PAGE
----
#11  
Old 05-10-2010, 06:58 PM
egalecki's Avatar
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Default Re: Flour Container

I freeze whole wheat but not white flour. I keep my white flour in a large food-grade plastic bin I bought at Sam's- it holds a whole 50 pound bag of bread flour just fine. I do usually freeze the whole bag overnight, though, to kill off the critters. (my husband does the same for his parrot food)

Since I've been freeze-killing the critters overnight, I haven't had any trouble with pantry moths at all.
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  #12  
Old 05-11-2010, 04:07 AM
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Default Re: Flour Container

Actually, Shay, 65 to 72 is fine for regular flour (but not whole wheat). The flour will dry slowly in the freezer even in plastic (but it should be slower). It shouldn't make much difference which way you go if you have the room in the freezer. But keeping it out isn't a big deal either.

One thought Elizabeth. It takes a while for the cold to really penetrate the flour and it supposedly takes more than "just reaching" freezing to kill the eggs. It is my understanding you want it cold for about a day to be sure so two days may be the minimum advisable freezing time. OTOH, your experience suggests shorter can work!

Thanks!
Jay
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Old 05-11-2010, 05:27 AM
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Default Re: Flour Container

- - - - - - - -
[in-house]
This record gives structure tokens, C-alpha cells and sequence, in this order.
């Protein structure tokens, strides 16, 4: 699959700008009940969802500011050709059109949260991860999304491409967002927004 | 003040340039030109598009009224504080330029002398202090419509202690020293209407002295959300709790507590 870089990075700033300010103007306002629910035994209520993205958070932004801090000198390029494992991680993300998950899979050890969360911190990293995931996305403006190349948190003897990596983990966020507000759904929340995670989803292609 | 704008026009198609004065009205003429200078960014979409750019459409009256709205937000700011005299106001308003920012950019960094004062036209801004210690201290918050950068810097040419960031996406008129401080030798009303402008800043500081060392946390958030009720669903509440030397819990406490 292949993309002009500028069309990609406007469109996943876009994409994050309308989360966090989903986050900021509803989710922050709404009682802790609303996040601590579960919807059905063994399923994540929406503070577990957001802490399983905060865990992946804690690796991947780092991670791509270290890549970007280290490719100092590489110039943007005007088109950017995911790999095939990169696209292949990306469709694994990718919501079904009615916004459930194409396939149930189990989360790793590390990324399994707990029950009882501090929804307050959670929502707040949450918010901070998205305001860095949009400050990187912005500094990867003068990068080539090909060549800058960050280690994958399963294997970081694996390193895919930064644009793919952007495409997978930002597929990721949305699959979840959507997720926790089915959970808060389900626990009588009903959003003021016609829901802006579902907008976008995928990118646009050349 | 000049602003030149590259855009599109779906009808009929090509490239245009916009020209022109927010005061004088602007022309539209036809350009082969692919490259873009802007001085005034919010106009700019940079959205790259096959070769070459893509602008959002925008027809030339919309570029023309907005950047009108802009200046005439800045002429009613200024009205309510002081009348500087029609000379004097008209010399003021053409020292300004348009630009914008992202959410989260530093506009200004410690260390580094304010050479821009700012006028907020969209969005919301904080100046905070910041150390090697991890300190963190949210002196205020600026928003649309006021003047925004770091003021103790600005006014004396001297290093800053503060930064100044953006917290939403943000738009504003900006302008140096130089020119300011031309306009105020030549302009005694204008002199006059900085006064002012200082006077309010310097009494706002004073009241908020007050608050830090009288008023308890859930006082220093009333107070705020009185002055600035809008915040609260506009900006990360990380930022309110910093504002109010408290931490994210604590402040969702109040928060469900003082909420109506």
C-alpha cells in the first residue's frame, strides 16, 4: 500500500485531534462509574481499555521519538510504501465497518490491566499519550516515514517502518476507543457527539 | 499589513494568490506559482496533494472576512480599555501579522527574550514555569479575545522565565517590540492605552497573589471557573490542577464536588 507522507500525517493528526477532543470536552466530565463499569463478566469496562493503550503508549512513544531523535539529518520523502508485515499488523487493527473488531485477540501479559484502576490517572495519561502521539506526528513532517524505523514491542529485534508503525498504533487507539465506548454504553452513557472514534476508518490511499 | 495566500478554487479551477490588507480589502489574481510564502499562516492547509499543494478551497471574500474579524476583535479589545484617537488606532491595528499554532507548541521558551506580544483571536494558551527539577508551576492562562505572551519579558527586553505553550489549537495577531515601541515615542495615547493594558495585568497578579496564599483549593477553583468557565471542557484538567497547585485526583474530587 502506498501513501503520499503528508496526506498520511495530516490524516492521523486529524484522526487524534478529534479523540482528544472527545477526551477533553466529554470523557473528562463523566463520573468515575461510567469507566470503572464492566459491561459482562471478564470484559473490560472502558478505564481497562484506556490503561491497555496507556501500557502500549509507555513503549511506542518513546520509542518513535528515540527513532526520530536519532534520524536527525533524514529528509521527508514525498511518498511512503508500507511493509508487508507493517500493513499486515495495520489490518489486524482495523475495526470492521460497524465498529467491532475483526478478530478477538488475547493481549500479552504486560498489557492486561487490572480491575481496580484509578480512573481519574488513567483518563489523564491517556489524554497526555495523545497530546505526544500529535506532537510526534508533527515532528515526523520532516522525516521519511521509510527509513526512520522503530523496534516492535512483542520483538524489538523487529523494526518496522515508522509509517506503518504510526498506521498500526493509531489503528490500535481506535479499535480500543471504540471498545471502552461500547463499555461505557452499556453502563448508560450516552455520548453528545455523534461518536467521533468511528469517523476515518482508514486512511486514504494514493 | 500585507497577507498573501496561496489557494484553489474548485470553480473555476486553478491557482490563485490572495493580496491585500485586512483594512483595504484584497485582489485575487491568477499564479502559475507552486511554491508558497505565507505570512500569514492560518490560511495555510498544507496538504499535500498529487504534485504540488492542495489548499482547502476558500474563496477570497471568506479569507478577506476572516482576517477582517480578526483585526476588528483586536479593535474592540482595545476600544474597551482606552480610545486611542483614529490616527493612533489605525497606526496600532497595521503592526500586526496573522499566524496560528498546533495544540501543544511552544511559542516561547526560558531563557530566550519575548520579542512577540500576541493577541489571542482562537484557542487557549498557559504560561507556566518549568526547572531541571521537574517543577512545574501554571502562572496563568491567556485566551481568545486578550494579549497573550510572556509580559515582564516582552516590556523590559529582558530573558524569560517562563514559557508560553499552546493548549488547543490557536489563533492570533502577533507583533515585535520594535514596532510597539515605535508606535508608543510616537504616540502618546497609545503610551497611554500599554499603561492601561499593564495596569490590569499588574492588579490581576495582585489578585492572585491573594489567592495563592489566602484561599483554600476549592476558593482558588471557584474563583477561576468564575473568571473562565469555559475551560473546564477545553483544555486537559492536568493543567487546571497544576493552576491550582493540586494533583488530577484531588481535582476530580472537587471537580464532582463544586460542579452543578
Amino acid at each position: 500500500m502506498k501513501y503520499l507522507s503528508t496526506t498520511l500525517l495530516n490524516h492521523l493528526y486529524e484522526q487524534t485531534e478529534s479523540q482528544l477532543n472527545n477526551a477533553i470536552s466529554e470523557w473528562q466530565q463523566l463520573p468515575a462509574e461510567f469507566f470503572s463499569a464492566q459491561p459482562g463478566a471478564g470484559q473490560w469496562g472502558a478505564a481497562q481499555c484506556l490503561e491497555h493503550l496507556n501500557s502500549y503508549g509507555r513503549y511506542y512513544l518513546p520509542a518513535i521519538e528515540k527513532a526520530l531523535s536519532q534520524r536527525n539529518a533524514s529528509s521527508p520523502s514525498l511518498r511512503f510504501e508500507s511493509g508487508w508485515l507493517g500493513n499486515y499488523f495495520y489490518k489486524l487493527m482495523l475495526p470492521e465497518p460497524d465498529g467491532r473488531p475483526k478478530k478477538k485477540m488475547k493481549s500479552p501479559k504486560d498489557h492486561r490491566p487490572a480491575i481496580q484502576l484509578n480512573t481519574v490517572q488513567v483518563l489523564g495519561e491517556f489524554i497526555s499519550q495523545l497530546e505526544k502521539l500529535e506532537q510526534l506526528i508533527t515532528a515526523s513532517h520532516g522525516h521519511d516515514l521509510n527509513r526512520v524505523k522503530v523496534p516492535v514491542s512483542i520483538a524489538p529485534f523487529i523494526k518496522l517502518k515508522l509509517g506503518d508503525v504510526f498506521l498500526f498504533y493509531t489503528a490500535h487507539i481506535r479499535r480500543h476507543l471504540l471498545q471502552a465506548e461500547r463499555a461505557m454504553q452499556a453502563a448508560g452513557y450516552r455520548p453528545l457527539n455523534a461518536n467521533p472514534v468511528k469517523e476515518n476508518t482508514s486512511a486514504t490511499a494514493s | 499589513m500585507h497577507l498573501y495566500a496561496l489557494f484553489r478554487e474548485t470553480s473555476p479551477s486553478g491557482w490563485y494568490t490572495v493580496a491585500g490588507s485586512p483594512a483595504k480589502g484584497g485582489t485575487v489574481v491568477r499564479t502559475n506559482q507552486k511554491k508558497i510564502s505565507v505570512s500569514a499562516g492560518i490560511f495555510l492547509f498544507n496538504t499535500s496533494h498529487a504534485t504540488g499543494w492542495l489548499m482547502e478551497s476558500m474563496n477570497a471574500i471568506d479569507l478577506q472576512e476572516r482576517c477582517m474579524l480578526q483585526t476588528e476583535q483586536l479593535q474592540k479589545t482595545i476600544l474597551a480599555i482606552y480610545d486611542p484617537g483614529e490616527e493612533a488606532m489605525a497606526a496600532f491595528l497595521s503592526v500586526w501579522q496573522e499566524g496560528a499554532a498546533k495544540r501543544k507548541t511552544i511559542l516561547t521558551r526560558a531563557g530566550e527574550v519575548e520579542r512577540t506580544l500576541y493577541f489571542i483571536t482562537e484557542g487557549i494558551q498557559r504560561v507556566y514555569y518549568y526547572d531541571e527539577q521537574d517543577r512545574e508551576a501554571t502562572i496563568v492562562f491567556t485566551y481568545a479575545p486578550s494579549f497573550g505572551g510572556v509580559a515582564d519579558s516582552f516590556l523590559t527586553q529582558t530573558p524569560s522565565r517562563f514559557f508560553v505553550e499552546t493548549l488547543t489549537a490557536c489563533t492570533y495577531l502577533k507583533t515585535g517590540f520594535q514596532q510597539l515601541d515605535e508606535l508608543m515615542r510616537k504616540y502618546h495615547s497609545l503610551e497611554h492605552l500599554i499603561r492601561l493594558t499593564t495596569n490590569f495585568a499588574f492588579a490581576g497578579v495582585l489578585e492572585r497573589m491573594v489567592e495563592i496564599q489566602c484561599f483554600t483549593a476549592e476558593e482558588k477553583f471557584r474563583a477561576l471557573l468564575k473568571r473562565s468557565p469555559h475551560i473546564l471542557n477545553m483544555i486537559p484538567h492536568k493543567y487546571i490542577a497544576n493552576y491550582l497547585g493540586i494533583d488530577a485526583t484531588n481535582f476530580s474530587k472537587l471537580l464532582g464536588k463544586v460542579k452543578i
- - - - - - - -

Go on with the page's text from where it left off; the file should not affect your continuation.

Well, what usually happens is I put it in there and then a day or so later I think "hey, where's my new bag of flour?" so, overnight is really not an accurate time....

For real, though, it does make a big difference to freeze the little buggers. I hated pantry moths with a passion. All those nasty webs in things you ddn't think they'd invade.... ICK!
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Old 05-11-2010, 05:31 AM
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Default Re: Flour Container

Oh, and I find that my whole wheat flour does get dried out over LONG periods of time in the freezer, (doesn't usually last that long), which is why I think it's important that people know what dough should FEEL like, not just do it by weight. If the flour is old, it needs more water to make good dough. You don't know that if you don't know what it should feel like.

That said, if I get to that point with flour, I usually get rid of it.

Same thing happens with rice, too, by the way. The older it is, the drier it is....
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Old 05-11-2010, 05:37 AM
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Default Re: Flour Container

I freeze the flour for 2-days or so to kill the moths. Then it seems to last very well in zip-loc bags in a plastic tub (in a closet on the cool tile (on concrete) floor).

Chuck
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Old 05-11-2010, 07:13 AM
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Default Re: Flour Container

I trying to convince my wife that a kitchen remodel will kill the pantry moths for good.. I'm sure that the new layout with cabnets and stone counter tops will take care of the problem. Only one limiting factor... $